Policing: An International Journal, vol. 44 no. 6
Type: Research Article
ISSN: 1363-951X

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Article
Publication date: 1 December 2020

Swen Koerner, Mario S. Staller and André Kecke

The study compares the impact of two different pedagogical approaches in police training by assessing the knife defense performance of German police recruits against…

Abstract

Purpose

The study compares the impact of two different pedagogical approaches in police training by assessing the knife defense performance of German police recruits against different types of knife attacks. Linear or nonlinear – which pedagogical approach leads to more efficient knife defense performance?

Design/methodology/approach

A total of 20 German state police recruits (w = 5, m = 15) were assigned to linear and nonlinear groups. The linear and nonlinear groups' performance on knife defense was assessed in a pretest, after a three-week training intervention in a posttest and eight weeks thereafter in a retention test, utilizing a mixed-method design (Sendall et al., 2018).

Findings

Quantitative data on knife defense performance suggest a lastingly better performance of the nonlinear group: in the retention test, participants of the nonlinear group were hit less (p = 0.029), solved the attack faster (p = 0.044) and more often (81.8%) than participants of the linear group (55.6%). In contrast, qualitative data reveal that, despite of evidence for a high level of perceived competence, the nonlinear teaching of knife defense skills has been accompanied by considerable uncertainties, affected by the lack of techniques and the focus on principles and operational parameters only.

Originality/value

It is the first study assessing the impact of different pedagogical approaches in police training. For the practice of police trainers, the results provide empirical orientations for an evidence-based planning of and reflection on pedagogical demands within their training (Mitchell and Lewis, 2017).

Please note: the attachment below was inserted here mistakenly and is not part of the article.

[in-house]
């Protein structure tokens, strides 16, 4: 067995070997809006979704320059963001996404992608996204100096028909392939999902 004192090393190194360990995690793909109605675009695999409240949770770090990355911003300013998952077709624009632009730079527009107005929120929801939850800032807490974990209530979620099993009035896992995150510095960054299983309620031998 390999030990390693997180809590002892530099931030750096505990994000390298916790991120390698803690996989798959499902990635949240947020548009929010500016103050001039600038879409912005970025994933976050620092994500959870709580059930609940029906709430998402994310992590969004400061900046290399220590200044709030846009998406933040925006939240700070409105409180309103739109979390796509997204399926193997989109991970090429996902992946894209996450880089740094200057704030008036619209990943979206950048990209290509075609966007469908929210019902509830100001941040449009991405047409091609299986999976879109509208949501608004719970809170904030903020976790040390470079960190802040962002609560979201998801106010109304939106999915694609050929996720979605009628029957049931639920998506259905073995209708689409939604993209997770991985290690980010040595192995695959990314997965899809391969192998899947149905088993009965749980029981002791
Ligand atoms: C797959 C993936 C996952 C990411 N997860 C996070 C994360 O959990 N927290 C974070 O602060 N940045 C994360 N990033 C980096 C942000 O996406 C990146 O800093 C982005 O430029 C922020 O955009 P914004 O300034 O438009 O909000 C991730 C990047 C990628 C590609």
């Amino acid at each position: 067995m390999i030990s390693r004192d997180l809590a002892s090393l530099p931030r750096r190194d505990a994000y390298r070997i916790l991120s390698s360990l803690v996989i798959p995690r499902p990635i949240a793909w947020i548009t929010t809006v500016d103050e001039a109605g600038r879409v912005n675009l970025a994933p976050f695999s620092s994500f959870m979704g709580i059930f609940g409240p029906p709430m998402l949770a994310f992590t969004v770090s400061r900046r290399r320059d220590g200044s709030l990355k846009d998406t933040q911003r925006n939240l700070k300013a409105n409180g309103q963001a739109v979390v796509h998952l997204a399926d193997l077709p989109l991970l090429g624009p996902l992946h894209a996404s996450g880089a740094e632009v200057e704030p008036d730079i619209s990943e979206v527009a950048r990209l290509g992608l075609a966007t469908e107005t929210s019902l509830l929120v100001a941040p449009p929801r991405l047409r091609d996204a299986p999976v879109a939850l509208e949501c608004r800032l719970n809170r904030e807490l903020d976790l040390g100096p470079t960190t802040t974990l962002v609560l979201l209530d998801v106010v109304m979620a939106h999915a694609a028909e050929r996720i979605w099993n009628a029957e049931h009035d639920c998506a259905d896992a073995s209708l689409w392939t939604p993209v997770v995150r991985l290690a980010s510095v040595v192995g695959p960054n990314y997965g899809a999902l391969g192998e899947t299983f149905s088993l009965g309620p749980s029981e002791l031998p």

Details

Policing: An International Journal, vol. 44 no. 3
Type: Research Article
ISSN: 1363-951X

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Article
Publication date: 1 December 2020

Alexis Rain Rockwell, Stephen A. Bishopp and Erin A. Orrick

The current study examines the effect of changing a specific use-of-force policy coupled with de-escalation training implementation on patterns of police use of force.

Abstract

Purpose

The current study examines the effect of changing a specific use-of-force policy coupled with de-escalation training implementation on patterns of police use of force.

Design/methodology/approach

An interrupted time-series analysis was used to examine changes in police use-of-force incident records gathered from a large, southwestern US metropolitan police department from 2013 to 2017 based on a TASER policy change and de-escalation training implementation mid-2015.

Findings

Results demonstrate that changes to use-of-force policy regarding one type of force (i.e. use of TASERs) coinciding with de-escalation training influence the prevalence of use-of-force incidents by increasing the reported police use-of-force incidents after the changes were implemented. This finding is somewhat consistent with prior literature but not always in the desired direction.